Movies/TV

Review: Spielberg, Streep and Hanks deliver in 'The Post'

Spielberg, Streep and Hanks deliver in ‘The Post’

Tom Hanks portrays Ben Bradlee in a scene from "The Post."
Tom Hanks portrays Ben Bradlee in a scene from "The Post."

“The Post “ is kind of like the Yankees of movies. A Steven Spielberg-directed film about the Pentagon Papers starring Tom Hanks, Meryl Streep and a murderer’s row of all your favorite television character actors (Jesse Plemons! Bob Odenkirk! Carrie Coon! Sarah Paulson!)? It doesn’t even seem fair. Is there any way it wouldn’t be great or at least very good?

That Spielberg shot and is releasing it in under a year was perhaps the only potential handicap. Would it feel rushed? Unfinished? Eastwood-ian? The astonishing thing is while there are a few clunkers (as if a parody, the film actually opens in Vietnam to the sound of helicopters and Creedence Clearwater Revival), “The Post” is meat and potatoes Spielberg in the best way.

He is directing off of a script from first-time screenwriter Liz Hannah and Josh Singer, who also wrote the investigative journalism drama “Spotlight.” Instead of a deep dive into the reporting that led to the Pentagon Papers being exposed, “The Post” focuses in on the Washington Post executives who risked everything to make it happen. The reporting here is the side story.

Streep plays Katharine Graham, the new publisher of The Washington Post, who is taking her family’s paper public in an effort to save it. Hanks is the editor Ben Bradlee, who is trying to elevate it from hometown rag to national necessity. We meet them both at an interesting moment, when the most pressing matter is they’ve been banned from covering Tricia Nixon’s wedding. Then The New York Times comes out with their first story about the damning Vietnam report and, well, everything changes.

The film actually begins on Daniel Ellsberg (Matthew Rhys) in Vietnam, and the moment he decides he can’t handle the lies of Robert McNamara (Bruce Greenwood), who in private says things are devolving in the war, but then boasts to the press things are improving. Spielberg takes us along as Ellsberg steals the reports and starts the long and tedious process of copying them (somehow Spielberg is able to make even a copy machine seem thrilling). Indeed, while “The Post” is not much more than people talking, Spielberg infuses every scene with tension and life.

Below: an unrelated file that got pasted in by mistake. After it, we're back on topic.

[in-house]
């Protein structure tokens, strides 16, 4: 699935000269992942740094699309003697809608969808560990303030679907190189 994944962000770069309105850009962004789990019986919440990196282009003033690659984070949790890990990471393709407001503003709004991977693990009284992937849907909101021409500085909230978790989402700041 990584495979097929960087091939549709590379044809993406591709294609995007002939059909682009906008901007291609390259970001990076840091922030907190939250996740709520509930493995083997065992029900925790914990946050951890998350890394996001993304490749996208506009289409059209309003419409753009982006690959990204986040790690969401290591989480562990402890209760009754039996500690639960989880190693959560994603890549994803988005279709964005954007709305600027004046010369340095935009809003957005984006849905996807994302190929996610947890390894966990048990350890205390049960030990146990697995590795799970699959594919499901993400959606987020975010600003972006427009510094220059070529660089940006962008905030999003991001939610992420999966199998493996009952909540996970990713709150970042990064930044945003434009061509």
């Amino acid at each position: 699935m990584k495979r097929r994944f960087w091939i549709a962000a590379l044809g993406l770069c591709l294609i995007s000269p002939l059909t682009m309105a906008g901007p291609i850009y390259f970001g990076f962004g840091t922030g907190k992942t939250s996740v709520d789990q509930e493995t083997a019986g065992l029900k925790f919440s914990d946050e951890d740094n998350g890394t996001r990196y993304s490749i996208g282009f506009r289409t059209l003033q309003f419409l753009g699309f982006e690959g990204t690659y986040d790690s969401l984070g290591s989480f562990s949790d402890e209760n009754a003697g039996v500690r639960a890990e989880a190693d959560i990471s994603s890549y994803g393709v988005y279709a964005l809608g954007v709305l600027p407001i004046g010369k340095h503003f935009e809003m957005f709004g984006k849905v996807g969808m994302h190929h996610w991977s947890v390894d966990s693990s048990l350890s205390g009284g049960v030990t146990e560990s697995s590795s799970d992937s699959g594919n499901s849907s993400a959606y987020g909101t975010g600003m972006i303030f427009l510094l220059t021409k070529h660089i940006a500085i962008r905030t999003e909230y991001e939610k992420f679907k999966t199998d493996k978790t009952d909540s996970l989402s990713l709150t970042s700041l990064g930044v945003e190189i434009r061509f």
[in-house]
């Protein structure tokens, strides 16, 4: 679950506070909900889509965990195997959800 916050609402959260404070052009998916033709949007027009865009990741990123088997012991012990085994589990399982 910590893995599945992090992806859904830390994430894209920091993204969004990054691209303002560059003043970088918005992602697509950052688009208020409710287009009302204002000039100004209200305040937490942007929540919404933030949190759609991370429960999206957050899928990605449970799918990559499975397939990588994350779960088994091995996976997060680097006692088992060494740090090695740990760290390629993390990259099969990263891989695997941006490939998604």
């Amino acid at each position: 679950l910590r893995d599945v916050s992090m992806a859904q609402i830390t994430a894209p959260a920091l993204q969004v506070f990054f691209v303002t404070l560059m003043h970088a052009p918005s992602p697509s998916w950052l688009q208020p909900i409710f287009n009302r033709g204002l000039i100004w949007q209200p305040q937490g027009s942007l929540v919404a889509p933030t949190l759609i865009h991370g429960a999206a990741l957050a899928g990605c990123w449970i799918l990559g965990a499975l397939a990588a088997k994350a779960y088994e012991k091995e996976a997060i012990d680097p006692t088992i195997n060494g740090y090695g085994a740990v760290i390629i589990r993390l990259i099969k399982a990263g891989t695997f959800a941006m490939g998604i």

And while there is an interesting tick tock of will-they-won’t-they publish the papers that propels the film forward, at the heart of the story is Graham, an obviously smart and capable woman who is full of doubt, and is doubted by nearly everyone around her. Streep plays her with daring reserve, as she finds herself unable to speak in key meetings, or stand up for herself as her board of directors is disrespecting her in earshot.

Hanks, meanwhile, is having a ball as Bradlee, a charming and crass cad with a mission and an army of capable and doting reporters around him trying their best to get the story. Hannah and Singer’s script is always interesting, and delves into fascinating topics including the casual sexism of the time, and the often-too-close relationships between D.C. journalists and the subjects they’re supposed to cover. That we get to see Streep and Hanks delivering the lines almost is just an added bonus.

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